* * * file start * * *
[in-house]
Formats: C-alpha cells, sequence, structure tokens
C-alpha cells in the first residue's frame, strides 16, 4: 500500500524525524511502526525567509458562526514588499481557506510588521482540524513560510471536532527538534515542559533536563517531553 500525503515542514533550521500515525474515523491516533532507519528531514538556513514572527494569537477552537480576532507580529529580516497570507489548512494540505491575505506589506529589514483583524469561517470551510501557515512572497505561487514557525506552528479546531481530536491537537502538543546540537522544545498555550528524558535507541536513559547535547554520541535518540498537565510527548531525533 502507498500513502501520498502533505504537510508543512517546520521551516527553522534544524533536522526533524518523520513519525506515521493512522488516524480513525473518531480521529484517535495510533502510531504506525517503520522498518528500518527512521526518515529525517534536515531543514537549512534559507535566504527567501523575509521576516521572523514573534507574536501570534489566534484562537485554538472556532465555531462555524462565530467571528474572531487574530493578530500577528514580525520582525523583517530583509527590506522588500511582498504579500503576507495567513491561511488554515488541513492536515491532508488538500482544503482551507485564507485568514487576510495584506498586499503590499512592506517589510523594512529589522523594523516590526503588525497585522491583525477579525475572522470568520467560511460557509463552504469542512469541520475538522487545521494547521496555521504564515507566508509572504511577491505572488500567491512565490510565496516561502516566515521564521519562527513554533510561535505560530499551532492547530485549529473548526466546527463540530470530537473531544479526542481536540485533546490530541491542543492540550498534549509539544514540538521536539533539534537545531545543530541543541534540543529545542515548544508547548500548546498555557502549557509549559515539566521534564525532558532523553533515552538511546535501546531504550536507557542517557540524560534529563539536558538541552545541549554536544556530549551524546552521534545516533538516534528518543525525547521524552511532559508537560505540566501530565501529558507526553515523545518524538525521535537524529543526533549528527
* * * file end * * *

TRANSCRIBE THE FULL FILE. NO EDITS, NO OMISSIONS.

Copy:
[in-house]
Formats: C-alpha cells, sequence, structure tokens
C-alpha cells in the first residue's frame, strides 16, 4: 500500500524525524511502526525567509458562526514588499481557506510588521482540524513560510471536532527538534515542559533536563517531553 500525503515542514533550521500515525474515523491516533532507519528531514538556513514572527494569537477552537480576532507580529529580516497570507489548512494540505491575505506589506529589514483583524469561517470551510501557515512572497505561487514557525506552528479546531481530536491537537502538543546540537522544545498555550528524558535507541536513559547535547554520541535518540498537565510527548531525533 502507498500513502501520498502533505504537510508543512517546520521551516527553522534544524533536522526533524518523520513519525506515521493512522488516524480513525473518531480521529484517535495510533502510531504506525517503520522498518528500518527512521526518515529525517534536515531543514537549512534559507535566504527567501523575509521576516521572523514573534507574536501570534489566534484562537485554538472556532465555531462555524462565530467571528474572531487574530493578530500577528514580525520582525523583517530583509527590506522588500511582498504579500503576507495567513491561511488554515488541513492536515491532508488538500482544503482551507485564507485568514487576510495584506498586499503590499512592506517589510523594512529589522523594523516590526503588525497585522491583525477579525475572522470568520467560511460557509463552504469542512469541520475538522487545521494547521496555521504564515507566508509572504511577491505572488500567491512565490510565496516561502516566515521564521519562527513554533510561535505560530499551532492547530485549529473548526466546527463540530470530537473531544479526542481536540485533546490530541491542543492540550498534549509539544514540538521536539533539534537545531545543530541543541534540543529545542515548544508547548500548546498555557502549557509549559515539566521534564525532558532523553533515552538511546535501546531504550536507557542517557540524560534529563539536558538541552545541549554536544556530549551524546552521534545516533538516534528518543525525547521524552511532559508537560505540566501530565501529558507526553515523545518524538525521535537524529543526533549528527